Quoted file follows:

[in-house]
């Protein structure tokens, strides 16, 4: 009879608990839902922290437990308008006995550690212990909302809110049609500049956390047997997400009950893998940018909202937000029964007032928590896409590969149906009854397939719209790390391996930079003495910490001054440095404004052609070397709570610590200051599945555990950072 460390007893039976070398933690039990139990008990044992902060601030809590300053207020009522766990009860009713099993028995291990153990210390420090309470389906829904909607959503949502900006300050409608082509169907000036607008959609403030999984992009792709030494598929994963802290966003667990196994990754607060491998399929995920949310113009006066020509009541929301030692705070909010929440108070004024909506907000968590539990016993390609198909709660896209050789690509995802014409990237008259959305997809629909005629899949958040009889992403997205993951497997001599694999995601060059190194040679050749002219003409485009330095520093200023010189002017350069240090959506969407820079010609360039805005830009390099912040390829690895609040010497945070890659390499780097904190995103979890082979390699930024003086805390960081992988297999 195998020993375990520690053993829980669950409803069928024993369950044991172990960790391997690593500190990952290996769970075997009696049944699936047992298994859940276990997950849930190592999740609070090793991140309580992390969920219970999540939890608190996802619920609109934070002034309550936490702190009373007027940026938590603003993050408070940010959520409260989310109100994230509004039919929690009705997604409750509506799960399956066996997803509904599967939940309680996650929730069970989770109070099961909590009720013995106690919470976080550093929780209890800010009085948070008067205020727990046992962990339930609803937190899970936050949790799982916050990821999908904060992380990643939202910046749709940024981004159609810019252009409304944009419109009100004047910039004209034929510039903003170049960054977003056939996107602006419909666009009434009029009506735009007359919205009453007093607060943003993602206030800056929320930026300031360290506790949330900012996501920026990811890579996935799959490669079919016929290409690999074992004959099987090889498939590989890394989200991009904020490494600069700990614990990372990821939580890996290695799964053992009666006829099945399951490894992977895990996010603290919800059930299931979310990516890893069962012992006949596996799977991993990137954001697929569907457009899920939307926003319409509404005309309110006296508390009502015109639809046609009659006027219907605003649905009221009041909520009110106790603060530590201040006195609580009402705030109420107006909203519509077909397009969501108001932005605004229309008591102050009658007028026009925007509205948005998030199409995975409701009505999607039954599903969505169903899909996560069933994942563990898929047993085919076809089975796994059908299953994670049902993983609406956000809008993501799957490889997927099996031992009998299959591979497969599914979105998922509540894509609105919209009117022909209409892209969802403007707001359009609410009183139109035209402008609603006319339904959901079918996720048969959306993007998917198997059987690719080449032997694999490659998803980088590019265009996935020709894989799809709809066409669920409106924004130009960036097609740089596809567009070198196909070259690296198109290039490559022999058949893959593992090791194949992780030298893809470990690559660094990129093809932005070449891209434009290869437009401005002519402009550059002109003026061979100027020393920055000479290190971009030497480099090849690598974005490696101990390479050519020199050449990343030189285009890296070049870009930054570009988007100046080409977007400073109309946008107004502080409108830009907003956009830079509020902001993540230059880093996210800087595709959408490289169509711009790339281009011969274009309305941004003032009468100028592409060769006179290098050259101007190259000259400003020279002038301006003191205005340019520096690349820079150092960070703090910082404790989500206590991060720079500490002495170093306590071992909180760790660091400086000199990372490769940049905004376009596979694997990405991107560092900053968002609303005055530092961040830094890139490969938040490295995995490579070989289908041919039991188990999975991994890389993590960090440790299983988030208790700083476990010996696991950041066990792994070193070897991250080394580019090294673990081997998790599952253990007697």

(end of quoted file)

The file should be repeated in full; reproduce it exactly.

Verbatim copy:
[in-house]
């Protein structure tokens, strides 16, 4: 009879608990839902922290437990308008006995550690212990909302809110049609500049956390047997997400009950893998940018909202937000029964007032928590896409590969149906009854397939719209790390391996930079003495910490001054440095404004052609070397709570610590200051599945555990950072 460390007893039976070398933690039990139990008990044992902060601030809590300053207020009522766990009860009713099993028995291990153990210390420090309470389906829904909607959503949502900006300050409608082509169907000036607008959609403030999984992009792709030494598929994963802290966003667990196994990754607060491998399929995920949310113009006066020509009541929301030692705070909010929440108070004024909506907000968590539990016993390609198909709660896209050789690509995802014409990237008259959305997809629909005629899949958040009889992403997205993951497997001599694999995601060059190194040679050749002219003409485009330095520093200023010189002017350069240090959506969407820079010609360039805005830009390099912040390829690895609040010497945070890659390499780097904190995103979890082979390699930024003086805390960081992988297999 195998020993375990520690053993829980669950409803069928024993369950044991172990960790391997690593500190990952290996769970075997009696049944699936047992298994859940276990997950849930190592999740609070090793991140309580992390969920219970999540939890608190996802619920609109934070002034309550936490702190009373007027940026938590603003993050408070940010959520409260989310109100994230509004039919929690009705997604409750509506799960399956066996997803509904599967939940309680996650929730069970989770109070099961909590009720013995106690919470976080550093929780209890800010009085948070008067205020727990046992962990339930609803937190899970936050949790799982916050990821999908904060992380990643939202910046749709940024981004159609810019252009409304944009419109009100004047910039004209034929510039903003170049960054977003056939996107602006419909666009009434009029009506735009007359919205009453007093607060943003993602206030800056929320930026300031360290506790949330900012996501920026990811890579996935799959490669079919016929290409690999074992004959099987090889498939590989890394989200991009904020490494600069700990614990990372990821939580890996290695799964053992009666006829099945399951490894992977895990996010603290919800059930299931979310990516890893069962012992006949596996799977991993990137954001697929569907457009899920939307926003319409509404005309309110006296508390009502015109639809046609009659006027219907605003649905009221009041909520009110106790603060530590201040006195609580009402705030109420107006909203519509077909397009969501108001932005605004229309008591102050009658007028026009925007509205948005998030199409995975409701009505999607039954599903969505169903899909996560069933994942563990898929047993085919076809089975796994059908299953994670049902993983609406956000809008993501799957490889997927099996031992009998299959591979497969599914979105998922509540894509609105919209009117022909209409892209969802403007707001359009609410009183139109035209402008609603006319339904959901079918996720048969959306993007998917198997059987690719080449032997694999490659998803980088590019265009996935020709894989799809709809066409669920409106924004130009960036097609740089596809567009070198196909070259690296198109290039490559022999058949893959593992090791194949992780030298893809470990690559660094990129093809932005070449891209434009290869437009401005002519402009550059002109003026061979100027020393920055000479290190971009030497480099090849690598974005490696101990390479050519020199050449990343030189285009890296070049870009930054570009988007100046080409977007400073109309946008107004502080409108830009907003956009830079509020902001993540230059880093996210800087595709959408490289169509711009790339281009011969274009309305941004003032009468100028592409060769006179290098050259101007190259000259400003020279002038301006003191205005340019520096690349820079150092960070703090910082404790989500206590991060720079500490002495170093306590071992909180760790660091400086000199990372490769940049905004376009596979694997990405991107560092900053968002609303005055530092961040830094890139490969938040490295995995490579070989289908041919039991188990999975991994890389993590960090440790299983988030208790700083476990010996696991950041066990792994070193070897991250080394580019090294673990081997998790599952253990007697």